Johnson & Johnson beats 2Q profit expectations, issues strong outlook.
With recent acquisitions and new product approvals expected to boost sales, health care products giant Johnson & Johnson has raised its financial forecasts for the year, despite a dip in second-quarter profit. The higher forecast pleased Wall Street, pushing shares up $1.51, or 1.1 percent, to $133.60 in premarket trading.
Its biggest acquisition ever, the $30 billion purchase of Swiss biopharmaceutical company Actelion, was completed on June 16, bringing J&J multiple new prescription medicines to sell. Last week, the Food and Drug Administration approved Tremfya, an injected drug for the painful skin condition psoriasis that expands the company's key franchise of treatments for immune system disorders.
The first full quarter of sales from its acquisition of Abbott Medical Optics pushed up sales 5.1 percent for J&J's medical devices business, which began restructuring begun a year ago to improve its results. Meanwhile, other minor acquisitions and approval of the company's surging multiple myeloma drug to treat additional patients should also add to future revenue.
Still, higher spending on marketing, production and research pushed down Johnson & Johnson's second-quarter profit 4.3 percent.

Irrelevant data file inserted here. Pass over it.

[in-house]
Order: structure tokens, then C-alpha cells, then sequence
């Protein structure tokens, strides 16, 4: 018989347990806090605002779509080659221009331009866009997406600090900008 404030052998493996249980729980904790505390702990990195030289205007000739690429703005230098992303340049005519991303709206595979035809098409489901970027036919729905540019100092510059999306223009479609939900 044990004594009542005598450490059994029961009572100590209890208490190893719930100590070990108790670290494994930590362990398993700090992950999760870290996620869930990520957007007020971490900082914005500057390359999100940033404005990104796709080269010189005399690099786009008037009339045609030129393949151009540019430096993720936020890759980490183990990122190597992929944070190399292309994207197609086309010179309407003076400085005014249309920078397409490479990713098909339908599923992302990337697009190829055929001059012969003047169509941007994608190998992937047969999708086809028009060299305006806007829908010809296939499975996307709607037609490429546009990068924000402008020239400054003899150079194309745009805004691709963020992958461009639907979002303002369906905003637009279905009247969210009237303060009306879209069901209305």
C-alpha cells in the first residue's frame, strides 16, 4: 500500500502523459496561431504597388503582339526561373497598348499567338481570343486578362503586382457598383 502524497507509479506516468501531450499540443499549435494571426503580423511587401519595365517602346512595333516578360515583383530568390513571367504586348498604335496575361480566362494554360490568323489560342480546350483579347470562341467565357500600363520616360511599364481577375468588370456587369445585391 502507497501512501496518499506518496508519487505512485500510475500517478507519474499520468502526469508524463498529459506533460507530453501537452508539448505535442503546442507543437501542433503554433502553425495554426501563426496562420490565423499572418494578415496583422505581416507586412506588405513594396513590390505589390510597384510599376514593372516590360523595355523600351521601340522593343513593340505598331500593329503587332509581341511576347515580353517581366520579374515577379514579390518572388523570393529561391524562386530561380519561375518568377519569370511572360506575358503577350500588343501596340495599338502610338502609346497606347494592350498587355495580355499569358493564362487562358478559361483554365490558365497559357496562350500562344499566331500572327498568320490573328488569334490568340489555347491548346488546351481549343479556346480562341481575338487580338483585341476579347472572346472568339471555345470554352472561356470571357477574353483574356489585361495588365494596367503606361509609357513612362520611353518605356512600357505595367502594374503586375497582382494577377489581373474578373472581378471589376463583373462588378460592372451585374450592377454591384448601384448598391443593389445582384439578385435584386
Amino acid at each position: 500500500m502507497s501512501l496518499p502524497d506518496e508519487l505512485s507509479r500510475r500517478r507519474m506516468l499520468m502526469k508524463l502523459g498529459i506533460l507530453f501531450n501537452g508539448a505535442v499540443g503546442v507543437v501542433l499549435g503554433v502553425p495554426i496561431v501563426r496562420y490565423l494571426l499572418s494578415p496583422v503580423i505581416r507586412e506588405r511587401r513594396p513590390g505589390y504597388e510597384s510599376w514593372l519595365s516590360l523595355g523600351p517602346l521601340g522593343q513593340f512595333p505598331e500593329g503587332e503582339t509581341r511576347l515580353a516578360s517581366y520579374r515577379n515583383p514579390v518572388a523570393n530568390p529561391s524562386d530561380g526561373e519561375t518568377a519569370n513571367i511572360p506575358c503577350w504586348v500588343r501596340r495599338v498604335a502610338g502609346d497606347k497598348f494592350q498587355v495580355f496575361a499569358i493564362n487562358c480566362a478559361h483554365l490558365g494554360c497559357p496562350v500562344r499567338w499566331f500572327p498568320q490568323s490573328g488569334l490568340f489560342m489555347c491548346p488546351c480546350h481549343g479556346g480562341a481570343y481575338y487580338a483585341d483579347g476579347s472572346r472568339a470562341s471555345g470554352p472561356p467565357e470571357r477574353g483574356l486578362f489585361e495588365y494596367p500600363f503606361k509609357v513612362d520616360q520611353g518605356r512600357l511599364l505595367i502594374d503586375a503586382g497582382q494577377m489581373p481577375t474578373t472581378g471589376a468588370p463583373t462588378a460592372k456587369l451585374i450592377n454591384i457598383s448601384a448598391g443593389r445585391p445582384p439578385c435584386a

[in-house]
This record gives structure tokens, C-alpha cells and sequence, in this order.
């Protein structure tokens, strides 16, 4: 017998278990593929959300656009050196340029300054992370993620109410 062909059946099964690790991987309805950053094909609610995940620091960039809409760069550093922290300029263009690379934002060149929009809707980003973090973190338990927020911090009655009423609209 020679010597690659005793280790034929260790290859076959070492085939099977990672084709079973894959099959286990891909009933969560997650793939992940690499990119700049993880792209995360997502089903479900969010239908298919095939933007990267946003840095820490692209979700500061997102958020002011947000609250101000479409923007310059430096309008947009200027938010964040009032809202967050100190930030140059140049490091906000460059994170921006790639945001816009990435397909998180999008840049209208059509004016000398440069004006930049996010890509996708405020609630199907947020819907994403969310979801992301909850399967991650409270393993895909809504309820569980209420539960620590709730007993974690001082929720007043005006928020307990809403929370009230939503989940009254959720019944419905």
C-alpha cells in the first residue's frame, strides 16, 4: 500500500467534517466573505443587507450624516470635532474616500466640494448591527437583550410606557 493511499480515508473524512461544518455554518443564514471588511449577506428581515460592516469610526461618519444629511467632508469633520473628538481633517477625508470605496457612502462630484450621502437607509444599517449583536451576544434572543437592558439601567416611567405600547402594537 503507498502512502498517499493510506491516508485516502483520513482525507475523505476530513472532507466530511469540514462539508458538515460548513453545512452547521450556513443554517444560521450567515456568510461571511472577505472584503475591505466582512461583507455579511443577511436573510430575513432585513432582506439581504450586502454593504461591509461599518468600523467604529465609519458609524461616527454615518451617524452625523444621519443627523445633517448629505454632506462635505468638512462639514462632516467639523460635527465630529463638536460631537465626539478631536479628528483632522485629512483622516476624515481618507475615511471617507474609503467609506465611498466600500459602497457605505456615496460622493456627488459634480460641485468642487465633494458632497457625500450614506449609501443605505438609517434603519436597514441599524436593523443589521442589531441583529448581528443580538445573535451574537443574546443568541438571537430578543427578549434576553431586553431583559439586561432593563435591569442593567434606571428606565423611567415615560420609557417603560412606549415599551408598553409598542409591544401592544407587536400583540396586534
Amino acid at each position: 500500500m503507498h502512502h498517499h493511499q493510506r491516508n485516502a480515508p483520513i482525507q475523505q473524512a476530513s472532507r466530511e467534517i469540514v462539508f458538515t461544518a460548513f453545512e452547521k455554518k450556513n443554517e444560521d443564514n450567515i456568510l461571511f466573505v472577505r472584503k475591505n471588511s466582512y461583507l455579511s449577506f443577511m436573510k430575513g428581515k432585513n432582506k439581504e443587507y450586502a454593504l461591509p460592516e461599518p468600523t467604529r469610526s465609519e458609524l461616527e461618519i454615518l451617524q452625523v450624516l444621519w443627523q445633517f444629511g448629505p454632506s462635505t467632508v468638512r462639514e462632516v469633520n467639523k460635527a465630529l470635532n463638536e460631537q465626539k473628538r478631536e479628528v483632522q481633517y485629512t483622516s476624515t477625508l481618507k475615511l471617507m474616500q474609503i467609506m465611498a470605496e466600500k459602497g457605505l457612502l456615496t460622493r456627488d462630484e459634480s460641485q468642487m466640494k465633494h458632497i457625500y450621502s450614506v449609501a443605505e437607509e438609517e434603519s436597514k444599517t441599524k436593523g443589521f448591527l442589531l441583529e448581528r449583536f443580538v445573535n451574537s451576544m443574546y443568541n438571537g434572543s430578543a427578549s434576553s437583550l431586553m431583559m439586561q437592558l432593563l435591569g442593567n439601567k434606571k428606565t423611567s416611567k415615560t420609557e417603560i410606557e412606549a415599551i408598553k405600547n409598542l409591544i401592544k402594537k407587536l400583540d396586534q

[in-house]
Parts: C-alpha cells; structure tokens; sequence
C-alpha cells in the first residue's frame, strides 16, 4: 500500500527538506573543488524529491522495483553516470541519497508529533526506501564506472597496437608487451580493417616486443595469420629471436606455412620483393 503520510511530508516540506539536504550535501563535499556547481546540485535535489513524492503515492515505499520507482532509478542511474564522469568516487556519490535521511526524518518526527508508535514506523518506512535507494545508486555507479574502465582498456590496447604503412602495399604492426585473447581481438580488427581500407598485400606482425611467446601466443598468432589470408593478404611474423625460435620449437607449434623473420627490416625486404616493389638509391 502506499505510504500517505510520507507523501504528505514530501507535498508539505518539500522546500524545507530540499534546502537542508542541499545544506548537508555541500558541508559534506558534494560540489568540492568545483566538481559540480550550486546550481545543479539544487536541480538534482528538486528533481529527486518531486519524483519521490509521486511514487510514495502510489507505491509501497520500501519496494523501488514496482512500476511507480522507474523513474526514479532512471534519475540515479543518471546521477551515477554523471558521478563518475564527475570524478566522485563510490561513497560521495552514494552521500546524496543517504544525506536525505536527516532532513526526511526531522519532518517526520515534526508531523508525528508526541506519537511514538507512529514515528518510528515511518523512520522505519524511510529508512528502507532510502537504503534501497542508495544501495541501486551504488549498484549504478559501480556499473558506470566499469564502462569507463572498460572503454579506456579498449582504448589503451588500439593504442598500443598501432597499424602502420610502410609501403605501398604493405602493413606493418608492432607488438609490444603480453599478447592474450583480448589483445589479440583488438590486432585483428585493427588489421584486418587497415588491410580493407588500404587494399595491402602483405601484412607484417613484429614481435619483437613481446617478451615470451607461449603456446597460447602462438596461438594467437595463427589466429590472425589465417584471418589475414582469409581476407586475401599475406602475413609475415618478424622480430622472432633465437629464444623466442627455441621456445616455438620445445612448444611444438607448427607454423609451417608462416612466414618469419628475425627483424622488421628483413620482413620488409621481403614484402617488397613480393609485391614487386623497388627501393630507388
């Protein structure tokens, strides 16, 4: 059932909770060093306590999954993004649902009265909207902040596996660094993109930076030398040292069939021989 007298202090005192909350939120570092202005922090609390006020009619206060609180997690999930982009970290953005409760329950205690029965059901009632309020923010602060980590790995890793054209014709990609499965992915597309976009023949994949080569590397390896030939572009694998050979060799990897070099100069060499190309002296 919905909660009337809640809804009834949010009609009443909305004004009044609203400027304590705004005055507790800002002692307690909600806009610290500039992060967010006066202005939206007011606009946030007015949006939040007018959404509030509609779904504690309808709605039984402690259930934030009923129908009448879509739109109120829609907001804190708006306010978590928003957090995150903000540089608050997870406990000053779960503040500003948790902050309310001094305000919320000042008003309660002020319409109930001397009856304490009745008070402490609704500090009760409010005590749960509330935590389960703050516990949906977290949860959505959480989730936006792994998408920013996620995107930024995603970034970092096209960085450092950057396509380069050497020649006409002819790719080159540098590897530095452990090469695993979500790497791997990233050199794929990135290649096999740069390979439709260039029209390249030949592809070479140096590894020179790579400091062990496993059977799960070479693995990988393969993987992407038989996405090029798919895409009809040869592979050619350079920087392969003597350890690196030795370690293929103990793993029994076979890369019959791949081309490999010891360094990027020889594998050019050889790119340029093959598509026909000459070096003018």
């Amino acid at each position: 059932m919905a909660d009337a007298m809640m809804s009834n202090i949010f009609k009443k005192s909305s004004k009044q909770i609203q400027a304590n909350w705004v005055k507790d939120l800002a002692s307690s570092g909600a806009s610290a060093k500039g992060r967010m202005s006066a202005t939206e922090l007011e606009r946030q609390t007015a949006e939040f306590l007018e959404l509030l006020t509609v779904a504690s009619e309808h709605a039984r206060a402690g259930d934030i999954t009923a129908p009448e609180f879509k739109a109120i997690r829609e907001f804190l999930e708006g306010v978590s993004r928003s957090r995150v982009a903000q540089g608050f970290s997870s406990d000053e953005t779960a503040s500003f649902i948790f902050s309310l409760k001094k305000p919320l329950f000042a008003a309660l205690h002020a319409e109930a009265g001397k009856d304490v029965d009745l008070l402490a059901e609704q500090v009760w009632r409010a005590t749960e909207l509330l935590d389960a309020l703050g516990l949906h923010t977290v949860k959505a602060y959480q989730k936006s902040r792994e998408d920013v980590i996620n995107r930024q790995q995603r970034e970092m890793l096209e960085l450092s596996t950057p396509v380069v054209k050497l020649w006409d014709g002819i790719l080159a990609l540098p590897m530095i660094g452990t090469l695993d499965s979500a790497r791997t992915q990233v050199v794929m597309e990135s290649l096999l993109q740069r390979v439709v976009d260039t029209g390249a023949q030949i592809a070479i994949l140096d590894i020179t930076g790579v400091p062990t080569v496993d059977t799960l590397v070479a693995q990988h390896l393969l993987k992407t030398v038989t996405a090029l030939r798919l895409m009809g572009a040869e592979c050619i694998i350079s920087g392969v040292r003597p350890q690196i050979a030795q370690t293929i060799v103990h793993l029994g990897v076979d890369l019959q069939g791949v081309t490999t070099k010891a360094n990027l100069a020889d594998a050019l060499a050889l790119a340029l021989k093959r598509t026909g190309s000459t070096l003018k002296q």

The maker of blood thinner Xarelto, Tylenol and other pain relievers, and medical devices on Tuesday reported net income of $3.83 billion, or $1.40 per share, down from $4 billion, or $1.43 per share, a year earlier.
Adjusted results, excluding one-time charges, amounted to $5 billion, or $1.83 per share, 4 cents better than Wall Street analysts expected. Revenue was $18.84 billion, just shy of analyst expectations for $18.89 billion.
"We are optimistic that the investments we are making will accelerate our sales growth in the second half of this year," CEO Alex Gorsky said in a statement. "The Actelion acquisition establishes a new therapeutic area as well as another engine for growth."
J&J, based in New Brunswick, New Jersey, gained Actelion's three drugs for treating high blood pressure in the lungs, other marketed products and some experimental drugs in late-stage testing.
The company's prescription drugs business, its largest segment, saw sales dip 0.2 percent to $8.64 billion, while sales of consumer health products such as Johnson's baby care items edged up 1.7 percent to $3.48 billion. Meanwhile, sales of medical devices and diagnostic products climbed 4.9 percent to $6.73 billion, indicating the restructuring is turning around problems in the segment.
J&J said it now expects full-year earnings in the range of $7.12 to $7.22 per share, up from it April forecast of $7 to $7.15 per share. It forecast revenue in the range of $75.8 billion to $76.1 billion, up from $75.4 billion to $76.1 billion.
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